Dark deeds have even darker origins in Green’s seventh Kinsella entry.
Kate Kinsella (Deadly Choice, 2004, etc.) and her landlord, funeral director Hubert Humberstone, have lapsed into an easy, almost connubial relationship, sharing their respective woes over Spaghetti Bolognaise [sic]. When Hubert is short-staffed, Kate reluctantly agrees to prepare 92-year-old Ivy Waites for burial. But in washing the body, Kate finds bruises where arthritic Ivy couldn’t have left them, and realizes that the elderly woman had been raped. She soon finds other victims: Alvira Trees, who was attacked in her home by someone who called her by name, and feisty Betty Scott, who comments on her attacker’s meager endowments. The Longborough police, led by DCI Ray Waterworth, are too preoccupied with the death of 18-year-old Zoe Burroughs to focus on attacks against old women too ashamed even to report them. So it’s up to Kate to investigate with help from her ex-boyfriend, police detective David Todman. But then Alice Dawes, one of Hubert’s employees, is raped and strangled; Lianne Brooks, whose grandmother was buried three months ago, goes missing; and Grace Pattingham, one of the few to attend landowner Freda Armstrong’s funeral, also disappears. Kate realizes that the attacks are part of a wider web of corruption, and that the web’s center just might be Humberstone’s.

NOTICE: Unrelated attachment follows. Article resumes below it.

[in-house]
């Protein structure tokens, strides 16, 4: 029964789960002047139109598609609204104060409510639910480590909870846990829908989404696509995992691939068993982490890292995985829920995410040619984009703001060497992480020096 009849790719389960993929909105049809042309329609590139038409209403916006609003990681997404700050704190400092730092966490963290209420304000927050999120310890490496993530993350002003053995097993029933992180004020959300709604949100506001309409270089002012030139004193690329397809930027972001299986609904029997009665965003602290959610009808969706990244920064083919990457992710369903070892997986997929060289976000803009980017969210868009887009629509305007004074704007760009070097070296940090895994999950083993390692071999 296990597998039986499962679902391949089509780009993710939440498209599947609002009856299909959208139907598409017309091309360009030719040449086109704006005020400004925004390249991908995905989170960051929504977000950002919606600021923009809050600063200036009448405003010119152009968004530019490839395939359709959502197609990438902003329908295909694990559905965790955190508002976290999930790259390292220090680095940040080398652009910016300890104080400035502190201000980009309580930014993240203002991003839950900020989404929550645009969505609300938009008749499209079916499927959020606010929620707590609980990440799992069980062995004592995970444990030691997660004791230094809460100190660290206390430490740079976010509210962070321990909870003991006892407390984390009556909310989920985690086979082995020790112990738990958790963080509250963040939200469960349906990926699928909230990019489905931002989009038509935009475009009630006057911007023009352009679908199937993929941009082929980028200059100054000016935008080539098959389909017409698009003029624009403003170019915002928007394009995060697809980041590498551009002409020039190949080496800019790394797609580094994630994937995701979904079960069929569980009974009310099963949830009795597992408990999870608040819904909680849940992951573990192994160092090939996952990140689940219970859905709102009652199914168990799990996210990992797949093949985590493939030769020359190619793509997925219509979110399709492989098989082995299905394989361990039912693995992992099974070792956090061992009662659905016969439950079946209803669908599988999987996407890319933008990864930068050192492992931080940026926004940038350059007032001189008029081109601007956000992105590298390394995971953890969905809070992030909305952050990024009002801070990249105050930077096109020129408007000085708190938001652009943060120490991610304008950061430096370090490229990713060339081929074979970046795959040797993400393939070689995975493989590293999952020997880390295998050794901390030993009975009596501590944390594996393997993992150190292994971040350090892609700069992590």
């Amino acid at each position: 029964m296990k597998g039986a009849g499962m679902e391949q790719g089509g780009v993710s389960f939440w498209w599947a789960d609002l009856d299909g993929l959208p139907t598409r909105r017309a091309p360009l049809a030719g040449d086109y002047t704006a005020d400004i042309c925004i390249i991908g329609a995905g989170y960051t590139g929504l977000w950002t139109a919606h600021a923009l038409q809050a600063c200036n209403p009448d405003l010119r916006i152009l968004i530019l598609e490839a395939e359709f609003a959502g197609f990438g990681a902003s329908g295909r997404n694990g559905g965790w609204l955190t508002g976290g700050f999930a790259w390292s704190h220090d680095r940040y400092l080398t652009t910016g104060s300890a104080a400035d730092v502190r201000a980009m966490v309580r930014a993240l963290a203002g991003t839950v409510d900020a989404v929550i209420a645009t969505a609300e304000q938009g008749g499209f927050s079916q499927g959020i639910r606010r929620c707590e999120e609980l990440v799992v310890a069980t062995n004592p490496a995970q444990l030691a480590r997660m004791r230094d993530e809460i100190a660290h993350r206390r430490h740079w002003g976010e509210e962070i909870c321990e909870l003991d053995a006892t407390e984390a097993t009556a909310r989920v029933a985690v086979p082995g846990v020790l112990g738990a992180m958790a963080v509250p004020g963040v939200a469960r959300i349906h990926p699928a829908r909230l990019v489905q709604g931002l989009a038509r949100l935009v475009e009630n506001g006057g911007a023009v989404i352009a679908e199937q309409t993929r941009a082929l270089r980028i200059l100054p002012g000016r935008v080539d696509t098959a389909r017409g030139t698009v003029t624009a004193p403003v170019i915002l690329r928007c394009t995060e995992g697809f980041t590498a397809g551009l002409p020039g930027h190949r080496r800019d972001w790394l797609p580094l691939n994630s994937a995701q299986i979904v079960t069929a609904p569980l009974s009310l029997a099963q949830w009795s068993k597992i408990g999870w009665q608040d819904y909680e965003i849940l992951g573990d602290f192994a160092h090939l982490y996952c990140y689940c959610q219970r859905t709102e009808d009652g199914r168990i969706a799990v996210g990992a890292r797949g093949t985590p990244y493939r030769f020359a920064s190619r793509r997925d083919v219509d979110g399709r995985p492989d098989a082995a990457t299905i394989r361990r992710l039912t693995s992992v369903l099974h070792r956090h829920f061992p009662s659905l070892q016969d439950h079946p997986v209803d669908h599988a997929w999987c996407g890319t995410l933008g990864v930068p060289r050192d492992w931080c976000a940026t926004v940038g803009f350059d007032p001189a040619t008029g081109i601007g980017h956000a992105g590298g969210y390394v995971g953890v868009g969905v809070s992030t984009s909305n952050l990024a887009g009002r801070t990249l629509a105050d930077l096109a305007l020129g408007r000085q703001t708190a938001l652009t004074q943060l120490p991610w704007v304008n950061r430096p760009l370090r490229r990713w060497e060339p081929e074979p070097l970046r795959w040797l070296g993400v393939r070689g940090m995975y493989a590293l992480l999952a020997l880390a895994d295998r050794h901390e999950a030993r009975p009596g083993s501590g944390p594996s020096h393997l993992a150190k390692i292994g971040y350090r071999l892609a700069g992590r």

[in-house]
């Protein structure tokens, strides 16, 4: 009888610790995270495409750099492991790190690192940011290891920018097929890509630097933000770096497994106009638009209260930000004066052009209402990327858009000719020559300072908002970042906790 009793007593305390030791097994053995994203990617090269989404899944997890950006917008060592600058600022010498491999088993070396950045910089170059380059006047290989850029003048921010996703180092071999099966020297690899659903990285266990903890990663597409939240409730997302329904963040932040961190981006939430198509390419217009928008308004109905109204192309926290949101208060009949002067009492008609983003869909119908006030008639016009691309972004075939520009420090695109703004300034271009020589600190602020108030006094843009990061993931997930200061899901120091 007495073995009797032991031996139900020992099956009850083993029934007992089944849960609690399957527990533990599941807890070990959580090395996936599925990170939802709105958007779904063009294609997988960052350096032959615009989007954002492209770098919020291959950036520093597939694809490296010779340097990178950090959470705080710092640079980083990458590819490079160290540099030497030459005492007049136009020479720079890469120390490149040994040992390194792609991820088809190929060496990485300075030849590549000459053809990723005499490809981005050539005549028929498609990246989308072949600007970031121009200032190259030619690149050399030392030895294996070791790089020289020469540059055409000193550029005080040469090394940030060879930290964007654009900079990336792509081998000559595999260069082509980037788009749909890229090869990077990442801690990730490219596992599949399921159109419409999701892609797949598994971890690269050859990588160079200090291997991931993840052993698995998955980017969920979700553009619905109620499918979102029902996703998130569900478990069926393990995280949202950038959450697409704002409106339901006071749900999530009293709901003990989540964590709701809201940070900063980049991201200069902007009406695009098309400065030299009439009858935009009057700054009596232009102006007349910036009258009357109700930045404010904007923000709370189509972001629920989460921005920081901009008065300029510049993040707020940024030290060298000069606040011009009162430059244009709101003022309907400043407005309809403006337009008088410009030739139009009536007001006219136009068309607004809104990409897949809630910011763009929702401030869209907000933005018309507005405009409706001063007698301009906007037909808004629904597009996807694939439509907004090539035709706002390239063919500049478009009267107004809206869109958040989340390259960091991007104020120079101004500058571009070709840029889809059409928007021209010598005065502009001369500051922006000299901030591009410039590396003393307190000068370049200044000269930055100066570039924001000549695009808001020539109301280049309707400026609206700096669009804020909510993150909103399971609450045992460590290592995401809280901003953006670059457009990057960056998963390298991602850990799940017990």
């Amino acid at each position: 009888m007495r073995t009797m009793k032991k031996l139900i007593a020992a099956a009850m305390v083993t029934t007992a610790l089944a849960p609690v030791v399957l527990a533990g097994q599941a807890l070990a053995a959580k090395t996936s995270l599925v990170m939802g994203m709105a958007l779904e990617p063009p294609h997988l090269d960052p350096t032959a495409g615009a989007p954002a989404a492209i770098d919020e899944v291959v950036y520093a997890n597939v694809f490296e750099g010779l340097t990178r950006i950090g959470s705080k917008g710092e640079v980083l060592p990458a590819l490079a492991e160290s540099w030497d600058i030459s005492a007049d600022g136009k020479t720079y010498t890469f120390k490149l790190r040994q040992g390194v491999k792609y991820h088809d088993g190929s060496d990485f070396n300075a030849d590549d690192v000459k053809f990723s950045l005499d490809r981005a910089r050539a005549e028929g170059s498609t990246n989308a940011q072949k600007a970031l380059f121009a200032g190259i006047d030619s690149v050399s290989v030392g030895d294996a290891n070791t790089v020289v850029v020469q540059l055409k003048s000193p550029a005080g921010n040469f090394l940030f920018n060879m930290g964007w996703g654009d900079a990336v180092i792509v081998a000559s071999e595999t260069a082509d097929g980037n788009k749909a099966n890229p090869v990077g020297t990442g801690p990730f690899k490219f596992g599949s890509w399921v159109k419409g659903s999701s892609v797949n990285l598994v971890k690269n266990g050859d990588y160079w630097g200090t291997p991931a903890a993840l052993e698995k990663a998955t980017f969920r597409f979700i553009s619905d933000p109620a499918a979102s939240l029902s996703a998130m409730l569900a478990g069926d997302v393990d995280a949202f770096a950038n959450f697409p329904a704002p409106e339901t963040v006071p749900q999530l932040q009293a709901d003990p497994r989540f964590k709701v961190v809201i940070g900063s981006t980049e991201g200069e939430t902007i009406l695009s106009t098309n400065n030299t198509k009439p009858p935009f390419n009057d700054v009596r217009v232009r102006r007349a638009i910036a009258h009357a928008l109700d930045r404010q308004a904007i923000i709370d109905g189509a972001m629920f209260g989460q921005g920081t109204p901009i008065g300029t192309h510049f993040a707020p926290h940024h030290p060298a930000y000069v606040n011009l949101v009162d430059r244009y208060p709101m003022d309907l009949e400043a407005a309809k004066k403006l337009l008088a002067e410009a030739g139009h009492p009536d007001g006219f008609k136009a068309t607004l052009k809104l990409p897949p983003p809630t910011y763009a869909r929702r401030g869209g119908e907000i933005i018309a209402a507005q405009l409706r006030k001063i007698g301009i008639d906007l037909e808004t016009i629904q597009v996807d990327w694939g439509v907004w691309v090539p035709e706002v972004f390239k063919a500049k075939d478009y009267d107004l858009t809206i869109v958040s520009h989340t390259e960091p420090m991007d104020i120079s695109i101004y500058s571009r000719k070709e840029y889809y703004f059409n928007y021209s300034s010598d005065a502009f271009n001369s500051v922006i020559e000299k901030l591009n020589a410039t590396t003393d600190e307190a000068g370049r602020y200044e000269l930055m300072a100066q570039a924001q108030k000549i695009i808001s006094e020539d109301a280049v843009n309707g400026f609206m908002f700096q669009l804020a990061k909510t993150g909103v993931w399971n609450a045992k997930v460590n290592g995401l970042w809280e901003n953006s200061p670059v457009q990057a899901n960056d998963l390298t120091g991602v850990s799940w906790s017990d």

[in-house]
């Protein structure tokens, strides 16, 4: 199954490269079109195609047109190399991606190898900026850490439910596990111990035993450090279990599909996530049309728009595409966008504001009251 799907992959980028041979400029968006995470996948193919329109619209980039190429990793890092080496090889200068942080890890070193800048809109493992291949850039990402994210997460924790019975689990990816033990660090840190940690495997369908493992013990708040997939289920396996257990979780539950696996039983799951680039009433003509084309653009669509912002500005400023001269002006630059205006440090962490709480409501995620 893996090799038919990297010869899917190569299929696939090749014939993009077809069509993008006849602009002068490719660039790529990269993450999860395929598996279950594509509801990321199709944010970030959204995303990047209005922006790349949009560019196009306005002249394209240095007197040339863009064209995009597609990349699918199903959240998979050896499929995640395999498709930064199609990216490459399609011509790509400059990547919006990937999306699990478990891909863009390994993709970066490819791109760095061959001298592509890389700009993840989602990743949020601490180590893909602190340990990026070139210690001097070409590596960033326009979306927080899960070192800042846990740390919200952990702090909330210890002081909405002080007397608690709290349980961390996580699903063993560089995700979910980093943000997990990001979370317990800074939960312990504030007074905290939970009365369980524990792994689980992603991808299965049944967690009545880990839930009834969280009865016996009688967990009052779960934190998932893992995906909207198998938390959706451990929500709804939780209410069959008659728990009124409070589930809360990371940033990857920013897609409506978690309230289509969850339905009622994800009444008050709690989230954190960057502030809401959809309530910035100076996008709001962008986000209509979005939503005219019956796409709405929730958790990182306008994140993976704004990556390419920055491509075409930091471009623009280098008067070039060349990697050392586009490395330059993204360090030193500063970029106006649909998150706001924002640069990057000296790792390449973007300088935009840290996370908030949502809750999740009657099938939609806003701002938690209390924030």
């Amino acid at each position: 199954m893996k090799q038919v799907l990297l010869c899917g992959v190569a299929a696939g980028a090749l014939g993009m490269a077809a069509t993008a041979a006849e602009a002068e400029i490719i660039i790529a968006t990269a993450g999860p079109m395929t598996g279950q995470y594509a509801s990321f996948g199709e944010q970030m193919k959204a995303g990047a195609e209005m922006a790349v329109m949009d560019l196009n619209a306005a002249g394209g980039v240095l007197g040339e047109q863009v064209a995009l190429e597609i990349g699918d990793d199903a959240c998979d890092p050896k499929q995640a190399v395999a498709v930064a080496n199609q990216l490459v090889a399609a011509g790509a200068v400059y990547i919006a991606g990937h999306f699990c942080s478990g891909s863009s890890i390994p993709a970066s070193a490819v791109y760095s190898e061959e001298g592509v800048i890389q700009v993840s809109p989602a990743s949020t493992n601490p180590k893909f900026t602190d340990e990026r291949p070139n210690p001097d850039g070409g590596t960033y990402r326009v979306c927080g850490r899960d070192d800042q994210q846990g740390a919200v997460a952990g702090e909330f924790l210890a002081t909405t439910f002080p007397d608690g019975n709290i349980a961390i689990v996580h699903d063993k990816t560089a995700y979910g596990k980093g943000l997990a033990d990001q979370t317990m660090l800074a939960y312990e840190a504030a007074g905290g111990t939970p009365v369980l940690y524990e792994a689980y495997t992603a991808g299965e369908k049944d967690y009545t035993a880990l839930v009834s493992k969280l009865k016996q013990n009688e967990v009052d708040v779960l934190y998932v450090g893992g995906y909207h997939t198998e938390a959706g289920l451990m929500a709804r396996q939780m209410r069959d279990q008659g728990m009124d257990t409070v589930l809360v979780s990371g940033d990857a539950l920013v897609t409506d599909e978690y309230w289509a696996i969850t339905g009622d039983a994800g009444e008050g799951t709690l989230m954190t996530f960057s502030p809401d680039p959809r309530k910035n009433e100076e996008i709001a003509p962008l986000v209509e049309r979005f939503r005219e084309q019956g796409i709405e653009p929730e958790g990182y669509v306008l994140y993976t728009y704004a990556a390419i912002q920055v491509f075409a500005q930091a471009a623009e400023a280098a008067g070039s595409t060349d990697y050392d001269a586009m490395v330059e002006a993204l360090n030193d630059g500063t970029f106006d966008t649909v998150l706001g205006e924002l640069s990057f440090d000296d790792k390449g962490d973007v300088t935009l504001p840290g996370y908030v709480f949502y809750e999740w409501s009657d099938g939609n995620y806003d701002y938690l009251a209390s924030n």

A solid, old-fashioned connect-the-dots puzzler with a surprisingly creepy underside.